I Tried Mandy Moore's Gluten-Free Pumpkin Pie Recipe & Things Got Messy
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Thanksgiving is the ideal excuse to subject your favorite people to your baking endeavors, regardless of whether they're actually any good. My family can tell you all too well how often I’ve done this, to varying results. This year, though, I’ve decided to keep things classic with a pumpkin pie recipe that's beloved by Mandy Moore. I mean, the woman sang the hit single "Candy" — she's got to know a thing or two about sweet treats.
The recipe (which Moore originally got from blogger Sweet Laurel) is gluten-free, and that's not by coincidence. Moore shared her thoughts on baking for a crowd — especially on Thanksgiving — with Real Simple: "I’m gluten-free, so I’d say [you should] be sure to offer options so people can still enjoy traditional dishes," she said.
Like Moore, I’ve been eating gluten-free for several years, so I’m familiar with the struggle of making desserts that actually taste on par with the “real thing.” But before now, I’ve never actually baked a pumpkin pie, and the challenge of making one that's both traditional and gluten-free felt just daunting enough that I had to try.
So on a rainy Sunday, I warned my roommate that I’d be taking over our tiny apartment kitchen to bake for hours — and promised she could taste-test the results as my first reviewer. Naturally, she was thrilled with this proposal. Here’s how it all went down:
1. Lay Out All The Ingredients & Preheat The Oven
Thankfully, the ingredient list for this recipe is short, so I didn’t have to spend much time hunting down obscure items to bake with. You’ll need:
- 2 cups almond or hazelnut flour
- 2 tablespoons coconut oil
- 4 eggs
- 1 3/4 cup pumpkin puree
- 1/2 cup coconut milk or almond milk
- 1/3 cup maple syrup
- 1 tablespoon cinnamon
- 1 teaspoon pumpkin pie spice
- 1 teaspoon vanilla extract
- 1/2 teaspoon + a pinch of salt
Lining these items up to take a photo put me in peak food-blogging mode, and I hoped my pic would make Mandy proud.
2. Make The Crust
The crust is deceptively simple to make… so simple, in fact, I was convinced I was missing a step. You just mix up the almond flour and salt, then mix in the coconut oil and egg. Press the mixture into the sides of a pie pan, and boom! You have a homemade pie crust. Mine came out looking distinctly un-glamorous (my technique was a little uneven), but I figured it wouldn’t matter in the end.
3. Make The Filling
Again, this part was blessedly easy. The recipe calls for a hand mixer to blend the ingredients together, but I used a fork and it worked just as well. I blended up the eggs, pumpkin puree, almond milk, maple syrup, cinnamon, pumpkin pie spice, vanilla extract, and salt. This was the point where the kitchen smelled like straight-up cinnamon heaven.
4. Pour Filling Into The Crust
Here's where things started to go wrong for me. According to the recipe, you simply pour the filling into the crust, cover the edges of the crust with foil, and transfer the pie to the oven. In my excitement, I filled the crust all the way up to the brim, proclaiming to my roommate, “It fits perfectly!” I did not, however, consider the fact that I couldn’t possibly transfer the pie to the oven in its overfilled state.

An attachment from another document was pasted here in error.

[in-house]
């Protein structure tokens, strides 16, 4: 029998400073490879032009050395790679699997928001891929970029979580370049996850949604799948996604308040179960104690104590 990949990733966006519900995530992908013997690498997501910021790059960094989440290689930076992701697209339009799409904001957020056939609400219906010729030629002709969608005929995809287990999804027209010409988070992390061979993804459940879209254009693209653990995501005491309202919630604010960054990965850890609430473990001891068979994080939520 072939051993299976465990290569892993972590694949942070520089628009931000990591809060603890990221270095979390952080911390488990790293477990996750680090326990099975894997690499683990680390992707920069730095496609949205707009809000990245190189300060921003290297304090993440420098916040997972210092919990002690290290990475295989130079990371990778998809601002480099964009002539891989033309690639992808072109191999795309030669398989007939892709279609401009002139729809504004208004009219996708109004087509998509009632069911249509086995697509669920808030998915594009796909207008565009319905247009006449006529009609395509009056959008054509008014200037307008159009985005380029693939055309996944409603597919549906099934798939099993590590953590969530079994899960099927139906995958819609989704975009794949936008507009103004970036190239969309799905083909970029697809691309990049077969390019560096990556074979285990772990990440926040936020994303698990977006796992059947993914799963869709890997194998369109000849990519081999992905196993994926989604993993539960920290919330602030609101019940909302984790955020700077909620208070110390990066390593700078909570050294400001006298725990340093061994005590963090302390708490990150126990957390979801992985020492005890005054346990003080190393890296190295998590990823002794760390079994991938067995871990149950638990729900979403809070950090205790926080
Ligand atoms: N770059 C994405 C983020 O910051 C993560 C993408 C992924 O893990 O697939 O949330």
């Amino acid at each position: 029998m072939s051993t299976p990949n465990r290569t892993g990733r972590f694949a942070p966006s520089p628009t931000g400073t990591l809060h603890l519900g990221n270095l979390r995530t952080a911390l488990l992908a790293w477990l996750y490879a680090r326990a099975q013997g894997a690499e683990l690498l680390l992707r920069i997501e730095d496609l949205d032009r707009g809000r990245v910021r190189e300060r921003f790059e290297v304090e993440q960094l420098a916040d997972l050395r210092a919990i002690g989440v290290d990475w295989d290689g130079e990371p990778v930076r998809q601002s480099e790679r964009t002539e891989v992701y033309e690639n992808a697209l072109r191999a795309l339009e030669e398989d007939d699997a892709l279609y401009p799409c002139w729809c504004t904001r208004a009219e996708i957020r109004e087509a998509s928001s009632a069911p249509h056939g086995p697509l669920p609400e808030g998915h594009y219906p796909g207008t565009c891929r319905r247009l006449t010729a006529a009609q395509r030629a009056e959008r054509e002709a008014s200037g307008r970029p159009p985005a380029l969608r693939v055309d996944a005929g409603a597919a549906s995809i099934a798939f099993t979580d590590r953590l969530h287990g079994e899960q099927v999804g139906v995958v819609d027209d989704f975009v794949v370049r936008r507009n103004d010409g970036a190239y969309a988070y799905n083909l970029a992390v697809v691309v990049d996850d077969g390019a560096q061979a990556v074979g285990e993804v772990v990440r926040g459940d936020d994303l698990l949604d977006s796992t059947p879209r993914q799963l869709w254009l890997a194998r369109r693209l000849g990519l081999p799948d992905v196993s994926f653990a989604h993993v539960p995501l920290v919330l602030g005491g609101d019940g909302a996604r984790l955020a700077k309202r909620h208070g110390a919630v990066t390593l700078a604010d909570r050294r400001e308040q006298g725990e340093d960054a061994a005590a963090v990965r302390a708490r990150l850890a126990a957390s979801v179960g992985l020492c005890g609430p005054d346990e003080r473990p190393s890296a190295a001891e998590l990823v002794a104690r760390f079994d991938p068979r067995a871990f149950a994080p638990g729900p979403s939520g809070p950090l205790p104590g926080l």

My baking pan was made of aluminum, so when I picked it up by the edges, it folded inward and spilled pumpkin pie filling all over the counter. I called for backup from my roommate, who suggested I unceremoniously scoop the excess filling out of the pan with a mason jar until it reached a level I could manage. Eventually, with four hands on the pie pan (and only one more minor spill), we managed to move the pie to the top shelf of the oven. Unfortunately, the foil pieces kept falling off every time we’d try to pick up the pan, so we gave up on them; the pie would just have to bake without them.
5. Bake The Pie
According to the recipe, you should bake the pie for 30 minutes, then remove the foil pieces and bake it for another 15-20 minutes. However, since my foil pieces didn’t make it into the oven, I went ahead and let it bake straight through for 50 minutes, checking on it every so often. When the prescribed time had elapsed, the top looked brown enough, but I was terrified of cutting into it, fearing it still wasn't fully cooked.
Like a true millennial, I Googled “how to know when a pumpkin pie is done” to figure out how to test this, and I discovered you can stick a toothpick or knife into the center to see if it comes out clean. I tried this, and it worked! Since the knife was clean, I let the pie cool for about 10 minutes before I absolutely had to cut in and taste it.
I might have been a bit overeager, because the pie was still hot and the slice crumbled as soon as I tried to cut it. It came out as a mushy (albeit delicious) pile of pumpkin-flavored goodness. For best results, I'd recommend refrigerating the pie before serving, so it actually has time to set and cool.
The pie's less-than-polished looks aside, I was impressed. First, the crust is 100% nutty-savory without a hint of sweetness, which caught me off guard. I wasn’t initially feeling it, but as I continued to eat my first slice, I began to appreciate how it balanced out the sweet filling. And speaking of the filling, it is fabulous, and I could honestly dive straight into it face-first. It tastes quintessentially fall: comforting, rich, and warm.
My roommate (who, notably, is not gluten-free) also said she loved it. I’m considering this a major win, and it’s enough validation that I feel confident to make this recipe again. Sure, the baking process didn’t go exactly as planned, but all’s well that ends well, right? I'd even say this pie is worthy of a Pearson family Thanksgiving on This Is Us, but Mandy Moore might be a better judge of that.